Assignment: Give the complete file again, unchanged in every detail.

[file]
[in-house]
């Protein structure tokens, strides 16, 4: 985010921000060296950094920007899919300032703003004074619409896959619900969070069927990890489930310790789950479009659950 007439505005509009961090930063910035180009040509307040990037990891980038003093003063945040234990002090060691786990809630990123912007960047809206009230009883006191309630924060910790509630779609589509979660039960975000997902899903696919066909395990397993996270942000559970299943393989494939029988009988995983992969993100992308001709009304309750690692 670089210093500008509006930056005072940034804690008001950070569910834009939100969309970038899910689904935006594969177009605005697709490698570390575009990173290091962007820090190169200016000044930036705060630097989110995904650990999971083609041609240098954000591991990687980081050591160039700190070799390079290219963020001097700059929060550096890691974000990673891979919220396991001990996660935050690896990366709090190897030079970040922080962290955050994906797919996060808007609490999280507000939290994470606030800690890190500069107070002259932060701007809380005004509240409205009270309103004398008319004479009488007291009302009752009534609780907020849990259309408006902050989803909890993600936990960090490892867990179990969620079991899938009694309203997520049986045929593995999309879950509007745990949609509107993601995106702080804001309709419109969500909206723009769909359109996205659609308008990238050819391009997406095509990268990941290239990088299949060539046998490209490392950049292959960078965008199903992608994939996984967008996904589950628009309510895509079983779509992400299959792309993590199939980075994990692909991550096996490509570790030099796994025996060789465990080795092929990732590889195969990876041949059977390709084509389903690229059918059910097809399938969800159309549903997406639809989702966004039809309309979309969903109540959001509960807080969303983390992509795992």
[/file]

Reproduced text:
[in-house]
């Protein structure tokens, strides 16, 4: 985010921000060296950094920007899919300032703003004074619409896959619900969070069927990890489930310790789950479009659950 007439505005509009961090930063910035180009040509307040990037990891980038003093003063945040234990002090060691786990809630990123912007960047809206009230009883006191309630924060910790509630779609589509979660039960975000997902899903696919066909395990397993996270942000559970299943393989494939029988009988995983992969993100992308001709009304309750690692 670089210093500008509006930056005072940034804690008001950070569910834009939100969309970038899910689904935006594969177009605005697709490698570390575009990173290091962007820090190169200016000044930036705060630097989110995904650990999971083609041609240098954000591991990687980081050591160039700190070799390079290219963020001097700059929060550096890691974000990673891979919220396991001990996660935050690896990366709090190897030079970040922080962290955050994906797919996060808007609490999280507000939290994470606030800690890190500069107070002259932060701007809380005004509240409205009270309103004398008319004479009488007291009302009752009534609780907020849990259309408006902050989803909890993600936990960090490892867990179990969620079991899938009694309203997520049986045929593995999309879950509007745990949609509107993601995106702080804001309709419109969500909206723009769909359109996205659609308008990238050819391009997406095509990268990941290239990088299949060539046998490209490392950049292959960078965008199903992608994939996984967008996904589950628009309510895509079983779509992400299959792309993590199939980075994990692909991550096996490509570790030099796994025996060789465990080795092929990732590889195969990876041949059977390709084509389903690229059918059910097809399938969800159309549903997406639809989702966004039809309309979309969903109540959001509960807080969303983390992509795992």